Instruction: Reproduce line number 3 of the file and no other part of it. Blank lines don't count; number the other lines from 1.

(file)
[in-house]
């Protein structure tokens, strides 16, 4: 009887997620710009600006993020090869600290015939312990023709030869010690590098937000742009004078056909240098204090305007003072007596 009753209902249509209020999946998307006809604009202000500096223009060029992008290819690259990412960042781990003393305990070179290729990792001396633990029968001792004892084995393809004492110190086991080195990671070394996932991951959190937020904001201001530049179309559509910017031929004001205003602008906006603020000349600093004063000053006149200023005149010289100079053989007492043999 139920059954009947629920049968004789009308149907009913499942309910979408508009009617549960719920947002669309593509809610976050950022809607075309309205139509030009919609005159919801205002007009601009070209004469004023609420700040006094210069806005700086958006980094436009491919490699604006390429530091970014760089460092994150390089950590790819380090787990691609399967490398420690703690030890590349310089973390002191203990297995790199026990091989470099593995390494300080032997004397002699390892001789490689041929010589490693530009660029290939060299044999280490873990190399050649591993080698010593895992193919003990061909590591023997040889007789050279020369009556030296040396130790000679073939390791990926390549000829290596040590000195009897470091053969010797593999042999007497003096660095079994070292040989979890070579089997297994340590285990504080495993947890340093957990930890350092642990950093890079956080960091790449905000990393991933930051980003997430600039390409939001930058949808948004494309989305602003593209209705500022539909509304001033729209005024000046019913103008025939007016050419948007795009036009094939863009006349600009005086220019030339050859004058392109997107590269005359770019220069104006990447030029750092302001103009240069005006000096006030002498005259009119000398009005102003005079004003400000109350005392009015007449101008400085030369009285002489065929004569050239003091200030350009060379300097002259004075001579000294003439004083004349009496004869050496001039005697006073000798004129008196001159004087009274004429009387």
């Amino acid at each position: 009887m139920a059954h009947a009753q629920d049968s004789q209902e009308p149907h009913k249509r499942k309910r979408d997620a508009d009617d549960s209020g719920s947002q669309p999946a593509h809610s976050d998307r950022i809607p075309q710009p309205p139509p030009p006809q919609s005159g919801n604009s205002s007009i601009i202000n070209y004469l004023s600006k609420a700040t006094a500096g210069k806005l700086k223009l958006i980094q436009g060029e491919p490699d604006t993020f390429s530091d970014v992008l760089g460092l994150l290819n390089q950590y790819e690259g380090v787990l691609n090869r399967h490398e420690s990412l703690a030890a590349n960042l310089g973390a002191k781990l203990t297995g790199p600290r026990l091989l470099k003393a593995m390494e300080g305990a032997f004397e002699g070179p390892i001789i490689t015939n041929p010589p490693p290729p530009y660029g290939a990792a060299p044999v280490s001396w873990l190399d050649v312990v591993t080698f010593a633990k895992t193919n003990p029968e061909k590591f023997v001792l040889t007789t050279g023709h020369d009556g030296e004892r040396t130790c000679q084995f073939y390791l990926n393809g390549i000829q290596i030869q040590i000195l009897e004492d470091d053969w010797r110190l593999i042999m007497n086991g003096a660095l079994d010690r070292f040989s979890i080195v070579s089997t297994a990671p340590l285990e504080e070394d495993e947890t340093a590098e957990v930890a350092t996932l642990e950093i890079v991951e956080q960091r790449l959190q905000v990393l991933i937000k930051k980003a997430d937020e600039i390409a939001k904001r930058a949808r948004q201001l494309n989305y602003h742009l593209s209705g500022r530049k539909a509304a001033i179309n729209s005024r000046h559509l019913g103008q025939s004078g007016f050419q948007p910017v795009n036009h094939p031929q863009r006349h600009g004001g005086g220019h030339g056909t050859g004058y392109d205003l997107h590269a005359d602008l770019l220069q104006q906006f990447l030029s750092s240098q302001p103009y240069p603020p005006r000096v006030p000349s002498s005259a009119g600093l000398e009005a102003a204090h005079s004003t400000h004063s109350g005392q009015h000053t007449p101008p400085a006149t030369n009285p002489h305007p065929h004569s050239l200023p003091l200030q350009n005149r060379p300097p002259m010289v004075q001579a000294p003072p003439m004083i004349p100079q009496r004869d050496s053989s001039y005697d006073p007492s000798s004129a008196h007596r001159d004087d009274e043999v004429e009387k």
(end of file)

């Amino acid at each position: 009887m139920a059954h009947a009753q629920d049968s004789q209902e009308p149907h009913k249509r499942k309910r979408d997620a508009d009617d549960s209020g719920s947002q669309p999946a593509h809610s976050d998307r950022i809607p075309q710009p309205p139509p030009p006809q919609s005159g919801n604009s205002s007009i601009i202000n070209y004469l004023s600006k609420a700040t006094a500096g210069k806005l700086k223009l958006i980094q436009g060029e491919p490699d604006t993020f390429s530091d970014v992008l760089g460092l994150l290819n390089q950590y790819e690259g380090v787990l691609n090869r399967h490398e420690s990412l703690a030890a590349n960042l310089g973390a002191k781990l203990t297995g790199p600290r026990l091989l470099k003393a593995m390494e300080g305990a032997f004397e002699g070179p390892i001789i490689t015939n041929p010589p490693p290729p530009y660029g290939a990792a060299p044999v280490s001396w873990l190399d050649v312990v591993t080698f010593a633990k895992t193919n003990p029968e061909k590591f023997v001792l040889t007789t050279g023709h020369d009556g030296e004892r040396t130790c000679q084995f073939y390791l990926n393809g390549i000829q290596i030869q040590i000195l009897e004492d470091d053969w010797r110190l593999i042999m007497n086991g003096a660095l079994d010690r070292f040989s979890i080195v070579s089997t297994a990671p340590l285990e504080e070394d495993e947890t340093a590098e957990v930890a350092t996932l642990e950093i890079v991951e956080q960091r790449l959190q905000v990393l991933i937000k930051k980003a997430d937020e600039i390409a939001k904001r930058a949808r948004q201001l494309n989305y602003h742009l593209s209705g500022r530049k539909a509304a001033i179309n729209s005024r000046h559509l019913g103008q025939s004078g007016f050419q948007p910017v795009n036009h094939p031929q863009r006349h600009g004001g005086g220019h030339g056909t050859g004058y392109d205003l997107h590269a005359d602008l770019l220069q104006q906006f990447l030029s750092s240098q302001p103009y240069p603020p005006r000096v006030p000349s002498s005259a009119g600093l000398e009005a102003a204090h005079s004003t400000h004063s109350g005392q009015h000053t007449p101008p400085a006149t030369n009285p002489h305007p065929h004569s050239l200023p003091l200030q350009n005149r060379p300097p002259m010289v004075q001579a000294p003072p003439m004083i004349p100079q009496r004869d050496s053989s001039y005697d006073p007492s000798s004129a008196h007596r001159d004087d009274e043999v004429e009387k």